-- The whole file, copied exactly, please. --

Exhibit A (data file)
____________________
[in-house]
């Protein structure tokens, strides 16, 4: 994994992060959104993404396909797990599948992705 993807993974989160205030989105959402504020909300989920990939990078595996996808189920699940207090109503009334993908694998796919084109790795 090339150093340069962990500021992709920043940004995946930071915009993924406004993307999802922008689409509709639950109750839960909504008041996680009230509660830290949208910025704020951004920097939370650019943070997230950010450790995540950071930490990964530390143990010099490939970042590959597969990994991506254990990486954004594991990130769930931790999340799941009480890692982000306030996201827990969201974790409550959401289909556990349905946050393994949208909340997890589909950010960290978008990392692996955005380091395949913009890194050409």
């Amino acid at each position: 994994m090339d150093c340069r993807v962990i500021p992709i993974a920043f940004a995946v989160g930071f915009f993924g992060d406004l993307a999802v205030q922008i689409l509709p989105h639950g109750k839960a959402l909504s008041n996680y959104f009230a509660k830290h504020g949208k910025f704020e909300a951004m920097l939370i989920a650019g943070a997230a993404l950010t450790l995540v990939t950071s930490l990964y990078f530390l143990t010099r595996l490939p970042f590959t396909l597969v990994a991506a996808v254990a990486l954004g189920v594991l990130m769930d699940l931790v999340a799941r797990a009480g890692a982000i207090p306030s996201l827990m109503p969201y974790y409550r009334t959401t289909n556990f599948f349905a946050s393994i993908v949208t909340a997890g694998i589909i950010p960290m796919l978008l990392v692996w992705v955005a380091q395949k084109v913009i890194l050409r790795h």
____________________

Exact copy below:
[in-house]
């Protein structure tokens, strides 16, 4: 994994992060959104993404396909797990599948992705 993807993974989160205030989105959402504020909300989920990939990078595996996808189920699940207090109503009334993908694998796919084109790795 090339150093340069962990500021992709920043940004995946930071915009993924406004993307999802922008689409509709639950109750839960909504008041996680009230509660830290949208910025704020951004920097939370650019943070997230950010450790995540950071930490990964530390143990010099490939970042590959597969990994991506254990990486954004594991990130769930931790999340799941009480890692982000306030996201827990969201974790409550959401289909556990349905946050393994949208909340997890589909950010960290978008990392692996955005380091395949913009890194050409």
């Amino acid at each position: 994994m090339d150093c340069r993807v962990i500021p992709i993974a920043f940004a995946v989160g930071f915009f993924g992060d406004l993307a999802v205030q922008i689409l509709p989105h639950g109750k839960a959402l909504s008041n996680y959104f009230a509660k830290h504020g949208k910025f704020e909300a951004m920097l939370i989920a650019g943070a997230a993404l950010t450790l995540v990939t950071s930490l990964y990078f530390l143990t010099r595996l490939p970042f590959t396909l597969v990994a991506a996808v254990a990486l954004g189920v594991l990130m769930d699940l931790v999340a799941r797990a009480g890692a982000i207090p306030s996201l827990m109503p969201y974790y409550r009334t959401t289909n556990f599948f349905a946050s393994i993908v949208t909340a997890g694998i589909i950010p960290m796919l978008l990392v692996w992705v955005a380091q395949k084109v913009i890194l050409r790795h």